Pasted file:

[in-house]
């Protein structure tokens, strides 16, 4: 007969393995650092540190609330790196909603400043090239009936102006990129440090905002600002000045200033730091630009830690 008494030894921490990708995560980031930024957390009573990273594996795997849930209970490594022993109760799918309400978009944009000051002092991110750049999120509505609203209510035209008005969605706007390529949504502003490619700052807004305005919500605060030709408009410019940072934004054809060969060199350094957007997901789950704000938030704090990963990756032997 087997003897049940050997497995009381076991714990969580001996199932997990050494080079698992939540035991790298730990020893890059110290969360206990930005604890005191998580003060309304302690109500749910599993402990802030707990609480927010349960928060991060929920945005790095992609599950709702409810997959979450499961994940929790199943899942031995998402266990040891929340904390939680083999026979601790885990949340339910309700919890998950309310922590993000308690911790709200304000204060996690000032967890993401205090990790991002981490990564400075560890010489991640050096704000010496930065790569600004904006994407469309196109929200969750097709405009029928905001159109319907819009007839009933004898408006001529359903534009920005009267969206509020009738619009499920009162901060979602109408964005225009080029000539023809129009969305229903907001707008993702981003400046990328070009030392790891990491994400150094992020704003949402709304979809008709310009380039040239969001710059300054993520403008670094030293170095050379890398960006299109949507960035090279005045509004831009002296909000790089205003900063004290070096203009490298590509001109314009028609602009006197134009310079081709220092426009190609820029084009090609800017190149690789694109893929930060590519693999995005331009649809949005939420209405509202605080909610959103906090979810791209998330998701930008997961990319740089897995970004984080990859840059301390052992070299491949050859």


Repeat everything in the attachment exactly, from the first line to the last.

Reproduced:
[in-house]
């Protein structure tokens, strides 16, 4: 007969393995650092540190609330790196909603400043090239009936102006990129440090905002600002000045200033730091630009830690 008494030894921490990708995560980031930024957390009573990273594996795997849930209970490594022993109760799918309400978009944009000051002092991110750049999120509505609203209510035209008005969605706007390529949504502003490619700052807004305005919500605060030709408009410019940072934004054809060969060199350094957007997901789950704000938030704090990963990756032997 087997003897049940050997497995009381076991714990969580001996199932997990050494080079698992939540035991790298730990020893890059110290969360206990930005604890005191998580003060309304302690109500749910599993402990802030707990609480927010349960928060991060929920945005790095992609599950709702409810997959979450499961994940929790199943899942031995998402266990040891929340904390939680083999026979601790885990949340339910309700919890998950309310922590993000308690911790709200304000204060996690000032967890993401205090990790991002981490990564400075560890010489991640050096704000010496930065790569600004904006994407469309196109929200969750097709405009029928905001159109319907819009007839009933004898408006001529359903534009920005009267969206509020009738619009499920009162901060979602109408964005225009080029000539023809129009969305229903907001707008993702981003400046990328070009030392790891990491994400150094992020704003949402709304979809008709310009380039040239969001710059300054993520403008670094030293170095050379890398960006299109949507960035090279005045509004831009002296909000790089205003900063004290070096203009490298590509001109314009028609602009006197134009310079081709220092426009190609820029084009090609800017190149690789694109893929930060590519693999995005331009649809949005939420209405509202605080909610959103906090979810791209998330998701930008997961990319740089897995970004984080990859840059301390052992070299491949050859």